Ah, the road trip - one of the great American summer rituals. But sharing this great tradition with other road trippers can also be intensely frustrating. Perhaps you've found yourself wondering why traffic jams take so long to clear up or why they seem to last so much longer than a crash. Well, Bill Beaty is a research engineer at the University of Washington. He has a little advice about that.
Originally published on Sat August 10, 2013 8:05 pm
When dealing with aches and pains, sometimes the best way to get better is to feel better — and fast. Some popular medicines of old favored additives like cocaine.
Credit Courtesy of the National Library of Medicine
Feeling bilious? Have a swig of tonic. Got a kid with a toothache? A dab of cocaine tooth powder could do the trick.
Much to the shock of our 21st-century sensibilities, popular remedies of the late 19th century often contained strong mind-altering substances like cocaine and opium. And while patients may not have understood what the ingredients were or what they did, these heavy-hitting patent drugs could deliver a feeling of well-being, which may, in some cases, have led to actual well-being.
Time now for an idea worth spreading from the TED Radio Hour. What if there were a way to hack into your brain and make your life better. Neurosurgeon Andres Lozano is doing just that. He told host Guy Raz how.
DR. ANDRES LOZANO: We are able to adjust the activity of circuits in the brain by using electricity...
Originally published on Sat August 10, 2013 11:26 am
At her bakery in Costa Mesa, Calif., Rachel Klemek sells cabernet brownies made with a flour substitute derived from grape pomace, a byproduct of winemaking packed with nutrients known as polyphenols.
Credit Mariana Dale / NPR
When winemakers crush the juice from grapes, what's left is a goopy pile of seeds, stems and skins called pomace. Until several years ago, these remains were more than likely destined for the dump.
"The pomace pile was one of the largest problems that the wine industry had with sustainability," says Paul Novak, general manager for WholeVine Products, a sister company to winemaker Kendall-Jackson in Northern California.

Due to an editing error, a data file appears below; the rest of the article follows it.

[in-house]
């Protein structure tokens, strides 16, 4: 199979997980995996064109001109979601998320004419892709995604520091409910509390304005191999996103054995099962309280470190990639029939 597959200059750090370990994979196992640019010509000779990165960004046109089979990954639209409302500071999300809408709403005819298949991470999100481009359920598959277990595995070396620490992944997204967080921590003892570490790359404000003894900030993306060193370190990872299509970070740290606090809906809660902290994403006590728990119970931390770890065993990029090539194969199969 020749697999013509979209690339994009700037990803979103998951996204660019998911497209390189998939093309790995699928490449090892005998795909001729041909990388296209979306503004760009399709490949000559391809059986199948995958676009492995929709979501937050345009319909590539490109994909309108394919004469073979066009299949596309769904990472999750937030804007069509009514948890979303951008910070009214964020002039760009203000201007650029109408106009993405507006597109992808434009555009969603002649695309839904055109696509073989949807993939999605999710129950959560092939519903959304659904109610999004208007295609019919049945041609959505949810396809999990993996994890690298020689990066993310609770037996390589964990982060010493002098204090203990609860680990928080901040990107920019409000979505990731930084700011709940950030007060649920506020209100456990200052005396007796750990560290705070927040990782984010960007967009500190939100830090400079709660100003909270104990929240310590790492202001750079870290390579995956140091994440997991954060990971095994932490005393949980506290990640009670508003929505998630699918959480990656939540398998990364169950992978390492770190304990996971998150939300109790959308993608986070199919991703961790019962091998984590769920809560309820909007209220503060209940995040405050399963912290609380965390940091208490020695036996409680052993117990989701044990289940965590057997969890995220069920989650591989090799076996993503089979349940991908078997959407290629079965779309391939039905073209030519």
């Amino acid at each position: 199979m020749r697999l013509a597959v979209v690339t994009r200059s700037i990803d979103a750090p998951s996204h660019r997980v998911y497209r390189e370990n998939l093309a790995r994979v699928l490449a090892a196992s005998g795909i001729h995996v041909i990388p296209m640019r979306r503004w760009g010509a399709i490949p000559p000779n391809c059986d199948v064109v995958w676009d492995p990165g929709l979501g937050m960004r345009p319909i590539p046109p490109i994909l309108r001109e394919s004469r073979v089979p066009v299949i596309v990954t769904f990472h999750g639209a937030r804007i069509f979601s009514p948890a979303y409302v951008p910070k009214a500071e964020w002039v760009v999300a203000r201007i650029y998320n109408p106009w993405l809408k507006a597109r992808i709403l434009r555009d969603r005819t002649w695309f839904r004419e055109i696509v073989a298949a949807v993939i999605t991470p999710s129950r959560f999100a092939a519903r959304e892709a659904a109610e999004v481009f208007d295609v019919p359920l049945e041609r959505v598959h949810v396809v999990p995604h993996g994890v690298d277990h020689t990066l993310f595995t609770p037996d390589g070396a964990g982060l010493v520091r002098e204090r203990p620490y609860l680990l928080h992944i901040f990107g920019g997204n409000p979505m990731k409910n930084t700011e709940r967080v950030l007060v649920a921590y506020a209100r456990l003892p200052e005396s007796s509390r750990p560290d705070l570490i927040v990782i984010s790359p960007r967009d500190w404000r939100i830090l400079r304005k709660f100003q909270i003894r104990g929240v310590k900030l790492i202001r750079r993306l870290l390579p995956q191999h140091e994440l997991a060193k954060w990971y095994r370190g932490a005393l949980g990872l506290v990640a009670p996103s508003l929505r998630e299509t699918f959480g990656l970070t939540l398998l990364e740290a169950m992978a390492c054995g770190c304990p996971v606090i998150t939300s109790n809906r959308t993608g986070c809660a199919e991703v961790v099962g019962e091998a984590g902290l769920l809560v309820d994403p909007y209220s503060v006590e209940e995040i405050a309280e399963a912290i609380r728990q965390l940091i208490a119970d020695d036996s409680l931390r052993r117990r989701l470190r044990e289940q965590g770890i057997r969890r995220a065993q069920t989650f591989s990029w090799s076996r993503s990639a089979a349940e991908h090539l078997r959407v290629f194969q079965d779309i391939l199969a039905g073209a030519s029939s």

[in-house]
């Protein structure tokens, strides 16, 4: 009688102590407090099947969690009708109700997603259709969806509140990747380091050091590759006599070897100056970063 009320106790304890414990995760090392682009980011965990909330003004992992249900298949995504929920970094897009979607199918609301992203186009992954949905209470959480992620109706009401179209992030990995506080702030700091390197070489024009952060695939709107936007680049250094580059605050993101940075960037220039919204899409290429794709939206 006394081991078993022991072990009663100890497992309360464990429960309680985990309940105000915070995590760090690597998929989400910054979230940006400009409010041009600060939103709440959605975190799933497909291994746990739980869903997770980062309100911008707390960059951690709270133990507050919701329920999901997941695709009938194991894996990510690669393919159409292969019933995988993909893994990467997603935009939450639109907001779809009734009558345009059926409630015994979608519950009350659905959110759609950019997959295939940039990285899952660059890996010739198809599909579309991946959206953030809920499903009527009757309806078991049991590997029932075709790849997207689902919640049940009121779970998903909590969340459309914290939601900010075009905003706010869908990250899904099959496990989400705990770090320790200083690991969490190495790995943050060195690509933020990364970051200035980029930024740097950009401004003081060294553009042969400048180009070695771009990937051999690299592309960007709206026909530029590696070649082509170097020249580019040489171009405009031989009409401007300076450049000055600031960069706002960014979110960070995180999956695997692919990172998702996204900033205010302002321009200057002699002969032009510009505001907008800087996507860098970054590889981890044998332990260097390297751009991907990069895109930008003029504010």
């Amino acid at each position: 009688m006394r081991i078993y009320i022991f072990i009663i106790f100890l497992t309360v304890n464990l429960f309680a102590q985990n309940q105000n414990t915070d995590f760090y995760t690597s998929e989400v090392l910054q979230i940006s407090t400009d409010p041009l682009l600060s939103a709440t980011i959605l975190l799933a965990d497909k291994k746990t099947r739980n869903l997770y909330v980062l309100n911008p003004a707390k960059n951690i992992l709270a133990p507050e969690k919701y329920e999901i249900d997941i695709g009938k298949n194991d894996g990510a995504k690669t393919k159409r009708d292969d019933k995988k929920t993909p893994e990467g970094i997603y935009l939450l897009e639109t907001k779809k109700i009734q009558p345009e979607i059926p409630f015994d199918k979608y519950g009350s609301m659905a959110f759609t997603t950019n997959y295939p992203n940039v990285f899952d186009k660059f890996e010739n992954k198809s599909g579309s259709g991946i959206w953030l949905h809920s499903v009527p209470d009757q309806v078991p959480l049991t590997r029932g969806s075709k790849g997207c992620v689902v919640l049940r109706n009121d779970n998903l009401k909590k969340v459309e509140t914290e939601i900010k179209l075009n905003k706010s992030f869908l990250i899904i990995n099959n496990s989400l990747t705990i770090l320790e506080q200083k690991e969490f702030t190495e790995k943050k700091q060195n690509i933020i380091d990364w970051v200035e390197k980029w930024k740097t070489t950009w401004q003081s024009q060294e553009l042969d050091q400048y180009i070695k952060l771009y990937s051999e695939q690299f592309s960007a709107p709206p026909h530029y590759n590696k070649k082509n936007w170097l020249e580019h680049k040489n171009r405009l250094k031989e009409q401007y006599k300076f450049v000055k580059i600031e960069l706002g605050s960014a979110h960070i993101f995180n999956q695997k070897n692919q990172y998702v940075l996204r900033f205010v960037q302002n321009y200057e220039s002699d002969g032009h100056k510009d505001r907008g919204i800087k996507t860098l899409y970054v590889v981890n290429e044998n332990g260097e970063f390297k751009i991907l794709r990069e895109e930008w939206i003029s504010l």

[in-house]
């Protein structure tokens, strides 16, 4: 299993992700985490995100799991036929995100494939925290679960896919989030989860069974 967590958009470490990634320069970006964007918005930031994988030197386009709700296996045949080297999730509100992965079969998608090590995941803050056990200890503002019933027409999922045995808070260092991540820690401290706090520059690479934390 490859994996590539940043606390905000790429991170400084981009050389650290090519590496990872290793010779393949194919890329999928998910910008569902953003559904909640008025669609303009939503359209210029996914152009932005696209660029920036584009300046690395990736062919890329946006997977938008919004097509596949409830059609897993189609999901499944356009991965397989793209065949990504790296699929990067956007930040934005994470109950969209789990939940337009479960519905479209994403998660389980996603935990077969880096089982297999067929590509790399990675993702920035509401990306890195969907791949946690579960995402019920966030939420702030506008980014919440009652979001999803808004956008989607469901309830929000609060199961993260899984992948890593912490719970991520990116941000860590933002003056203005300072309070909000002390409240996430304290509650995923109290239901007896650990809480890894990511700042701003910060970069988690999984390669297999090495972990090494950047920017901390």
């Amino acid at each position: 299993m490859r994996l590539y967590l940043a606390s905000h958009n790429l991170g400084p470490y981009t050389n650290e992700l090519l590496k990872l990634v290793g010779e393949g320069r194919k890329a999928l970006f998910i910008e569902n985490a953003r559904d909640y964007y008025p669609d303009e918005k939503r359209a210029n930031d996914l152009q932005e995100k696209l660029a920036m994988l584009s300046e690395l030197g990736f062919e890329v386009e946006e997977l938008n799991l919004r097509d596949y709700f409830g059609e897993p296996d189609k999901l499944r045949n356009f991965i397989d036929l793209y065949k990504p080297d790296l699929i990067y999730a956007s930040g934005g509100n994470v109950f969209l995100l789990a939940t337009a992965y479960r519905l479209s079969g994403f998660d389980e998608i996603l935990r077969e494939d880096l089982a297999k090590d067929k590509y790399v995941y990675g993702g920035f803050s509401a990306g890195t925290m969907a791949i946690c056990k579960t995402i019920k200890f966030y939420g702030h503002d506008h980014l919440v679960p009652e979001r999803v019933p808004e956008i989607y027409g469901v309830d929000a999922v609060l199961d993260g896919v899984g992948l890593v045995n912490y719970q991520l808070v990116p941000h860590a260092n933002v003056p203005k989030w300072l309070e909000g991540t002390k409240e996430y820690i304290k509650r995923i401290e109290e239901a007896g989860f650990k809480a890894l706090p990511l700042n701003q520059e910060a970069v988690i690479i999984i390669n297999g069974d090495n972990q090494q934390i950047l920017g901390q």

The National Oceanic and Atmospheric Administration released its annual "State of the Climate" assessment. Deke Arndt, an editor of the report, discusses warming temperatures and other climate trends from 2012. Plus, Sol Hsiang, who studies climate and violence, discusses his research connecting rising temperatures to increases in human conflict.
Dutch scientists cooked up the first hamburger made from laboratory-grown meat. Researcher Nicholas Genovese, who is studying stem cell lines for in vitro meat, and journalist Josh Schonwald, who ate the burger, give us their review.
Resilin is a protein found in insects that allows them to jump long distances and beat their wings quickly. The material stores and releases energy due to its unique structure. Biomedical engineer Kristi Kiick is researching how to use these pliable proteins for medical purposes.
"People get really interested in learning about where they came from. It's genealogy writ large," says paleoanthropologist Tim White about evolutionary history. When White isn't hunting for remains of our human ancestors in Africa, he's stationed in his museum-like office at the University of California, Berkeley, where he's director of the Human Evolution Research Center.